How to See the De Young Museum

The new De Young Museum in Golden Gate Park.
••• Roberto Soncin Gerometta / Getty Images

The de Young Museum in San Francisco is the city's flagship art museum, but don't let that lofty description put you off. Visitors to the de Young find lots to see, including a collection of art that includes works from 17th- to 20th-century America, the native Americas, Africa, and the Pacific.

The de Young Museum also hosts most of the important special exhibits that come to San Francisco. Their curation is excellent for both presentation and explanation.

Check the de Young exhibit schedule to find out what's coming up when you visit.

The de Young has been around since 1895, but the current facility was completed in 2005, designed by Herzog & de Meuron and San Francisco's Fong & Chan Architects. People either love or hate the building itself, but everyone agrees that views from the observation tower are great.

In fact, the tower is a don't-miss part of the museum and is open to the public without an admission ticket. All you have to do is get there at least an hour before the museum's closing time and walk through the lobby to the tower elevator. You can also get into the museum's excellent gift shop without buying a ticket. 

If you're in a hurry to see the de Young, look for these five paintings which span more than three centuries. They are also among their most spectacular holdings:

  • Still Life With Crabs on a Pewter Plate by Abraham Mignon (1669-1672)
  • Caroline de Bassano, Marquise d’Espeuilles by John Singer Sargent (1884)
  • Diego Rivera's Two Women and a Child (1926)
  • Crusades by Helen Frankenthaler (1976)
  • A Particular Kind of Heaven by Ed Ruscha (1983)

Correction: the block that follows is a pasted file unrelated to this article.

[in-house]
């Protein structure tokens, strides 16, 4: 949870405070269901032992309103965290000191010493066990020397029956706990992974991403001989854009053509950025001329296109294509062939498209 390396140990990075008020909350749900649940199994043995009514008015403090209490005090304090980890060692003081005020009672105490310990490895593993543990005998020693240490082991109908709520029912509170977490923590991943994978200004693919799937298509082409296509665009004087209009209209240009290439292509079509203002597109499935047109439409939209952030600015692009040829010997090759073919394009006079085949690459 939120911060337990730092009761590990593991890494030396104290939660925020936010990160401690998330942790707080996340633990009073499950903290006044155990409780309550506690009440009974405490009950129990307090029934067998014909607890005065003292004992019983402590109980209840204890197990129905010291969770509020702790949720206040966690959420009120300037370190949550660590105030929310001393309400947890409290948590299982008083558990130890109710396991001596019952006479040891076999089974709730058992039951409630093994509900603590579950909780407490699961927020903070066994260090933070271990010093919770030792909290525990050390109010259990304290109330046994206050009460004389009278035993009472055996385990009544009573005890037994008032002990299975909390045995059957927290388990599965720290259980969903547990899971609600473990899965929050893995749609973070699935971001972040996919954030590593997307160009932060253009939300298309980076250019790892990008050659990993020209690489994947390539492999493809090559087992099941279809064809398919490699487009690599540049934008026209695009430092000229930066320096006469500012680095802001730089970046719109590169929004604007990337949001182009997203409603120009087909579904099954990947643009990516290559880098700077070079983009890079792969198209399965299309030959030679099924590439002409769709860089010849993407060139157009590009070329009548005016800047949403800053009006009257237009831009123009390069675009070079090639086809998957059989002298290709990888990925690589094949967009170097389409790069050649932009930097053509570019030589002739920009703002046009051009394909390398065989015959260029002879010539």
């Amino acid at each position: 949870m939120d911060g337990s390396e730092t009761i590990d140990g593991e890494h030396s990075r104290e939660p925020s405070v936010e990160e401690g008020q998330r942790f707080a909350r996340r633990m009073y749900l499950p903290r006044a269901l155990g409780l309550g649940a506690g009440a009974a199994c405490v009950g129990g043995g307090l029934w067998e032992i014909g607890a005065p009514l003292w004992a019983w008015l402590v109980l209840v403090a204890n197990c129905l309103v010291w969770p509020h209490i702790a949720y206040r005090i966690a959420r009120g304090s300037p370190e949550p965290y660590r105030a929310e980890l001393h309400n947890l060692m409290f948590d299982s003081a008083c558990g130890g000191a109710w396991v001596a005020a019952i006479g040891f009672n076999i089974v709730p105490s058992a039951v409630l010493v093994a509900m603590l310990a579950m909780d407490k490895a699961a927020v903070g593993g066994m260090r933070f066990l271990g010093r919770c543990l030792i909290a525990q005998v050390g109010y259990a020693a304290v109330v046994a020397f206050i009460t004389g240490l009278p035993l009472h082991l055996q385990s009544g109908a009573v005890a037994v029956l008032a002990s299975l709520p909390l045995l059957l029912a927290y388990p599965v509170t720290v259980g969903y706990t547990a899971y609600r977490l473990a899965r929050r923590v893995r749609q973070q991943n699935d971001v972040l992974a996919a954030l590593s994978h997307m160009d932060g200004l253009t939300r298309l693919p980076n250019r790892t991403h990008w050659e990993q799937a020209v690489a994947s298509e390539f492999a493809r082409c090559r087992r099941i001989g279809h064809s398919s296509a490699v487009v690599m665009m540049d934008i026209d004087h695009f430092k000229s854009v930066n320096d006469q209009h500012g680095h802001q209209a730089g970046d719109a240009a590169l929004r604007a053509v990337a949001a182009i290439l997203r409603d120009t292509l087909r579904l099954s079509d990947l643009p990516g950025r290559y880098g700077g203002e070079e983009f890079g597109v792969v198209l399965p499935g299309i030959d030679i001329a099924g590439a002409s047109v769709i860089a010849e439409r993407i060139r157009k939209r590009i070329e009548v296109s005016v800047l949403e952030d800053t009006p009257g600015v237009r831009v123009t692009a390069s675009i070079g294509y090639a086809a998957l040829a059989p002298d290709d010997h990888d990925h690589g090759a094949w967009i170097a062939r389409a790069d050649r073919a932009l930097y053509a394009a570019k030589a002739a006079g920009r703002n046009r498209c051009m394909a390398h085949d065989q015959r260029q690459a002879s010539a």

Tips for Visiting the de Young Museum

The de Young Museum doesn't allow baby carrier backpacks (unless they convert to the front), but strollers are fine.

Ticket counter lines are rarely long, but you can buy your tickets online before you go to avoid any waiting.

If you visit the de Young and its sister museum the Legion of Honor on the same day, you'll only have to pay one admission fee.

To dodge the crowds at popular exhibits, go at the latest entry time and go slow, staying at the end of your group.

The Museum Café is a good place to get a bite to eat, and it's a good place to view the Barbro Osher Sculpture Garden. It closes about an hour before the museum does.

To get more out of your visit, you can rent an audio tour or take a free docent tour.  Or do it at your pace:  Download their app which gives in-depth insights into more than 30 of their works.

The museum's rules about what you can bring in and what you can do inside are typical for art museums, but there are few things you can't stow in their coast-check area, so you might want to check the policies before you go.

What You Need to Know About the de Young Museum

M. H. de Young Museum
50 Hagiwara Tea Garden Drive
San Francisco, CA
de Young Museum website

The museum is open most days of the week, except major holidays. You can find their operating schedule on the de Young Museum website.

 They are also sometimes open late on Friday evenings, with music and local artist demonstrations.

You don't need a reservation to visit the de Young except for special exhibits, which require a separate, timed-entry ticket. The museum charges a general admission fee, but children under six years old get in free. The museum also offers monthly free days for the general public. Check the schedule for free days on their website.

The de Young Museum is on the east end of Golden Gate Park, near the California Academy of Sciences.

If you drive to the de Young Museum, enter the underground garage at Fulton Street and 8th Avenue. You can park for free on streets nearby, but on a busy day, it's a frustrating search that is best avoided. The most convenient places for street parking are John F. Kennedy Drive near the Conservatory of Flowers or Martin Luther King Drive.

Find several ways to get there by car.

Parking fills up on weekends, and some nearby streets are closed to automobiles on Sunday. Using public transit is not only convenient but if you keep your pass or transfer to show at the ticket desk, it will save you money on museum admission. Check public transit options.